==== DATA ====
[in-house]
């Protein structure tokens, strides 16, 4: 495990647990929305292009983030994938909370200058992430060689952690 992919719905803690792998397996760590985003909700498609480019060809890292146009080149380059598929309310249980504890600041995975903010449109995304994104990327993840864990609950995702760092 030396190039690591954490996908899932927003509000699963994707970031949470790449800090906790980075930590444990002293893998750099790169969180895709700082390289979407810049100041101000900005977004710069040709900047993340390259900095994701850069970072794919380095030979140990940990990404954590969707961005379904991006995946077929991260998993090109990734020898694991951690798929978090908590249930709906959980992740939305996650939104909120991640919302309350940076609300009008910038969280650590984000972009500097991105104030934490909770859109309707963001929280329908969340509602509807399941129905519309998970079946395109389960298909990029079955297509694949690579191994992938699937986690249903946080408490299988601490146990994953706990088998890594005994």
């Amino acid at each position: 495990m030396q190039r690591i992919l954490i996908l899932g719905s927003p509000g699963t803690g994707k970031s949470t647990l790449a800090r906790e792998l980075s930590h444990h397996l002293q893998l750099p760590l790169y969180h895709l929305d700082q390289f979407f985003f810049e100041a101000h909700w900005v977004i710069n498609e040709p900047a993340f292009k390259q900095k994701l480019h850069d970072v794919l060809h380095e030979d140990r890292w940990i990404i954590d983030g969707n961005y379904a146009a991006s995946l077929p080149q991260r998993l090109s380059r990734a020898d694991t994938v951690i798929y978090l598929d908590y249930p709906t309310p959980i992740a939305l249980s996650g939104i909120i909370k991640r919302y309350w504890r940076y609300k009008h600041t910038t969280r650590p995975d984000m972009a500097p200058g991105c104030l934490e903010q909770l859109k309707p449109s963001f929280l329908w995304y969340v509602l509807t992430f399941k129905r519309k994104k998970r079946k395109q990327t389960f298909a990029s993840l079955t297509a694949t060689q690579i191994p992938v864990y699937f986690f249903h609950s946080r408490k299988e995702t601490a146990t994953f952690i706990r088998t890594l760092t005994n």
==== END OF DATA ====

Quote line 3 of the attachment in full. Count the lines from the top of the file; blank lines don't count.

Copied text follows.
């Amino acid at each position: 495990m030396q190039r690591i992919l954490i996908l899932g719905s927003p509000g699963t803690g994707k970031s949470t647990l790449a800090r906790e792998l980075s930590h444990h397996l002293q893998l750099p760590l790169y969180h895709l929305d700082q390289f979407f985003f810049e100041a101000h909700w900005v977004i710069n498609e040709p900047a993340f292009k390259q900095k994701l480019h850069d970072v794919l060809h380095e030979d140990r890292w940990i990404i954590d983030g969707n961005y379904a146009a991006s995946l077929p080149q991260r998993l090109s380059r990734a020898d694991t994938v951690i798929y978090l598929d908590y249930p709906t309310p959980i992740a939305l249980s996650g939104i909120i909370k991640r919302y309350w504890r940076y609300k009008h600041t910038t969280r650590p995975d984000m972009a500097p200058g991105c104030l934490e903010q909770l859109k309707p449109s963001f929280l329908w995304y969340v509602l509807t992430f399941k129905r519309k994104k998970r079946k395109q990327t389960f298909a990029s993840l079955t297509a694949t060689q690579i191994p992938v864990y699937f986690f249903h609950s946080r408490k299988e995702t601490a146990t994953f952690i706990r088998t890594l760092t005994n």